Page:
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Modelling habitat use suggests static spatial exclusion zones are a non-optimal management tool for a highly mobile marine mammal

Abstract

Understanding how animals use the space in which they are distributed is important for guiding management decisions in conservation, especially where human disturbance can be spatially managed. Here we applied distribution modelling to examine common dolphin (Delphinus sp.) habitat use in the Hauraki Gulf (36°S, 175°E), New Zealand. Given the known importance of the area for foraging and nursing, we assessed which variables affect Delphinus occurrence based on generalised additive models (GAMs), and modelled probability of encounter. Behavioural information was included to assess habitat use by feeding and nursing groups and determine whether persistent hotspots for such activities could be identified and meaningfully used as a spatial management tool. Using data collected from dedicated boat surveys during 2010–2012, depth and sea surface temperature (SST) were frequently identified as important variables. Overall, seasonal predictive occurrence maps for the larger population resembled predictive maps of feeding groups more than nursery groups, suggesting prey availability has important implications for the distribution of Delphinus in this region. In this case, static spatial exclusions would not be the best management option as the core areas of use identified for these activities were large and shifted temporally. It appears that at the scale examined, most of the Hauraki Gulf is important for feeding and nursing rather than specific smaller regions being used for these functions. In cases where static management is not the optimal tool, as suggested here for a highly mobile species, a dynamic approach requires more than a boundary line on a map.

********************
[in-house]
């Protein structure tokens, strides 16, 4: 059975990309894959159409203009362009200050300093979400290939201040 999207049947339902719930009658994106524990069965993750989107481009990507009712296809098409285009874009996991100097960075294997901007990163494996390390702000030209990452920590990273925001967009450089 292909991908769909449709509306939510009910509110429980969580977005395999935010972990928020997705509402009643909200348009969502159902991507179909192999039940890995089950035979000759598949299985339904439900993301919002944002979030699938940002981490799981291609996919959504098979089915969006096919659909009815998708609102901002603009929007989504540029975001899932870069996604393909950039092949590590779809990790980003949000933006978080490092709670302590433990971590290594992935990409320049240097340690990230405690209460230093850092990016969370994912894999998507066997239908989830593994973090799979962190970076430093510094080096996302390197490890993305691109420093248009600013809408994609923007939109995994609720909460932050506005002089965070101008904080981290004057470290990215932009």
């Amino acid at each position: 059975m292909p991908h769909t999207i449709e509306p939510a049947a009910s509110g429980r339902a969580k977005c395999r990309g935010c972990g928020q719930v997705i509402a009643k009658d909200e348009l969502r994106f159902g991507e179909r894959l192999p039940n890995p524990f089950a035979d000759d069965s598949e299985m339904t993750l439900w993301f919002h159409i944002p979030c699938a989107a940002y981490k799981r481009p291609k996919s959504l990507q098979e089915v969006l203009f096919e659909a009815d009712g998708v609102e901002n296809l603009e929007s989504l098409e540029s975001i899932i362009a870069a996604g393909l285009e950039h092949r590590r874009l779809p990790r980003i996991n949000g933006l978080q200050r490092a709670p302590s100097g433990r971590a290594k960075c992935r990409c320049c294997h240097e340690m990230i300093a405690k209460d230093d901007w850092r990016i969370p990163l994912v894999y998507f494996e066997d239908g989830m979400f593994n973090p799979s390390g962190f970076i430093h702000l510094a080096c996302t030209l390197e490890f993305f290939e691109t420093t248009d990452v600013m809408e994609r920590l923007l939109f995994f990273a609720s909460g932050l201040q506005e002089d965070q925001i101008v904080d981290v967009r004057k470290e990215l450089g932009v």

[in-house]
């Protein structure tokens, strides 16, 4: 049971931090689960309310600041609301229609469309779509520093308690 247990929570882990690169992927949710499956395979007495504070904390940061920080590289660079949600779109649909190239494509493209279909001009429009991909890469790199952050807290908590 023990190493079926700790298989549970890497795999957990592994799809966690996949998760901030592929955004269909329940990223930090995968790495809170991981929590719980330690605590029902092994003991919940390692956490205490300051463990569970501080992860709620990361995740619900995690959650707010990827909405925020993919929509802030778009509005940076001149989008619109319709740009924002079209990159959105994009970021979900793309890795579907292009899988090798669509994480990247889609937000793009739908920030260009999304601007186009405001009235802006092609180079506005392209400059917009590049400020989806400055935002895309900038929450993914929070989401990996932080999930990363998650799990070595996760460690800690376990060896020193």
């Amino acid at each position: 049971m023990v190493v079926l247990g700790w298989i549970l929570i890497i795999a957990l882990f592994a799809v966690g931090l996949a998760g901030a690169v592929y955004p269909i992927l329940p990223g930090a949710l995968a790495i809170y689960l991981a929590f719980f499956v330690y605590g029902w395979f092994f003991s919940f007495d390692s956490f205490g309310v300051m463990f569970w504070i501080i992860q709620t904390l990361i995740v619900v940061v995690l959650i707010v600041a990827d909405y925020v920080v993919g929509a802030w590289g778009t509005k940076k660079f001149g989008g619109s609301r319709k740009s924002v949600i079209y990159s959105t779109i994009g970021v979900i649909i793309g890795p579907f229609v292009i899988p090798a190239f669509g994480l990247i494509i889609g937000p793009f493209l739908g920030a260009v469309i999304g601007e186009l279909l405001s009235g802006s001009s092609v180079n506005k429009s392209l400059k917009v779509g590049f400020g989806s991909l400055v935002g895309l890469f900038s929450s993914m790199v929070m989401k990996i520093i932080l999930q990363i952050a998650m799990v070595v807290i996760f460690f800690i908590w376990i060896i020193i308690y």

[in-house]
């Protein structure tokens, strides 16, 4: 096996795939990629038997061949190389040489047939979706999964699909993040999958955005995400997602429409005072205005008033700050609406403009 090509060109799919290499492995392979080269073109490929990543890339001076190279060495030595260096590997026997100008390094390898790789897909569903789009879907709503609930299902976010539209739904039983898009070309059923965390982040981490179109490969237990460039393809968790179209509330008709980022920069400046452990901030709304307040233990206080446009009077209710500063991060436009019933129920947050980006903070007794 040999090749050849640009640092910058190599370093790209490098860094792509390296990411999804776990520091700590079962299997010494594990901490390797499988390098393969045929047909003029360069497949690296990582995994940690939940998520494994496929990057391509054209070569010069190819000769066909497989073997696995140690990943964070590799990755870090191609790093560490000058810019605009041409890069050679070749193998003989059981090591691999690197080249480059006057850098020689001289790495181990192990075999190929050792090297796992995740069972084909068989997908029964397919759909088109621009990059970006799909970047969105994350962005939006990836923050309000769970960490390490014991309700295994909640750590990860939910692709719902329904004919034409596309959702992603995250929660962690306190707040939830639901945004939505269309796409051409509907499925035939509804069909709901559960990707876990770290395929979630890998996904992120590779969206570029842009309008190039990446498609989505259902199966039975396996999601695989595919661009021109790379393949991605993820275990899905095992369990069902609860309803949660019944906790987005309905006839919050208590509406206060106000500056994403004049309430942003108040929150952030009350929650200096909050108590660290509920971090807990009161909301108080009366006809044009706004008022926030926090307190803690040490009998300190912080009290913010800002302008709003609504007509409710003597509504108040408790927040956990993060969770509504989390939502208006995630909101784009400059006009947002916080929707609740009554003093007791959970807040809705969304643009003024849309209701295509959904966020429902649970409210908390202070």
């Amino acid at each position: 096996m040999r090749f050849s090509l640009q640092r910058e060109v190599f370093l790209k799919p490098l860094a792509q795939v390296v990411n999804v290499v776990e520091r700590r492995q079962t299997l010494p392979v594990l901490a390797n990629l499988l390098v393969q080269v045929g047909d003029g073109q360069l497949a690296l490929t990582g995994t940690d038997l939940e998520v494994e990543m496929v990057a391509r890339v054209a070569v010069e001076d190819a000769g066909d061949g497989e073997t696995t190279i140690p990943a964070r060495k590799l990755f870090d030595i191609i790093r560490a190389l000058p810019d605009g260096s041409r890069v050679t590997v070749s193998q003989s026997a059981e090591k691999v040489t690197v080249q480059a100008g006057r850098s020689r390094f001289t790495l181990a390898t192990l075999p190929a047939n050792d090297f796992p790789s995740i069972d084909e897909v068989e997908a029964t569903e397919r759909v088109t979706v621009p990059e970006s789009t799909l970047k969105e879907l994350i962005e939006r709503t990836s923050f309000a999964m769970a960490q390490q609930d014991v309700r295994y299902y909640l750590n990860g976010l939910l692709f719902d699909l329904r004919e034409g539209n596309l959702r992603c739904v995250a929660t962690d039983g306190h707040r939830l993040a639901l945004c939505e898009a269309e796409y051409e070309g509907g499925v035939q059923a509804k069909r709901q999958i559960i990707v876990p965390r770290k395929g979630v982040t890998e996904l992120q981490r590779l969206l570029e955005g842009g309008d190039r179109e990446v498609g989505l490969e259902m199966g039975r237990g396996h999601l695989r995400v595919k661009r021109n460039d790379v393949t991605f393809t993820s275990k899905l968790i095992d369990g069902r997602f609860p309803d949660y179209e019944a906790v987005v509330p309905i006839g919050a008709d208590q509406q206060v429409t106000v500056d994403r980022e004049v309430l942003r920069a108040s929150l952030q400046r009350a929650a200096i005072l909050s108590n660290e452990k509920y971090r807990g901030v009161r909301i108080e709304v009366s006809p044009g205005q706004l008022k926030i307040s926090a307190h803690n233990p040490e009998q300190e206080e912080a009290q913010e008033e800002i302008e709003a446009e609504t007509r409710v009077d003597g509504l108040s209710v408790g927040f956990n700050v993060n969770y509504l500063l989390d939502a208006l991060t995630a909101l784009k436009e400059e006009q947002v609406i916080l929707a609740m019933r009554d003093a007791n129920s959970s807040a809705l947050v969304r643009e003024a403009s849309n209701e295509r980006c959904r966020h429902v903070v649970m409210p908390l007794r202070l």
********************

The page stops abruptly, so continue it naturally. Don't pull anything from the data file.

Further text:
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The datasets analysed during the current study are available from the corresponding author on reasonable request.

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Acknowledgements

Funding for this work was provided by the Department of Conservation (Auckland), Massey University, Auckland Council and Golden Contracting Whangaparaoa. SLD was the recipient of a Massey University Institute of Natural and Mathematical Sciences doctoral scholarship. Data logging software was freely available from CyberTracker Conservation (https://www.cybertracker.org). We thank Weimin Jiang for assistance in obtaining SST data. SLD thanks the Great Barrier Island local community, in particular, the Motu Kaikoura Trust and Great Barrier Island Marine Radio, for support in the field. Special thanks go to all volunteers who assisted with boat surveys.

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Correspondence to Sarah L. Dwyer.

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All applicable international, national, and/or institutional guidelines for the care and use of animals were followed.

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S. L. Dwyer and M. D. M. Pawley contributed equally to the manuscript

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Dwyer, S.L., Pawley, M.D.M., Clement, D.M. et al. Modelling habitat use suggests static spatial exclusion zones are a non-optimal management tool for a highly mobile marine mammal. Mar Biol 167, 62 (2020). https://doi.org/10.1007/s00227-020-3664-4

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  • DOI: https://doi.org/10.1007/s00227-020-3664-4

Keywords

  • Common dolphin
  • Delphinus
  • Predictive mapping
  • Species distribution modelling
  • Spatial management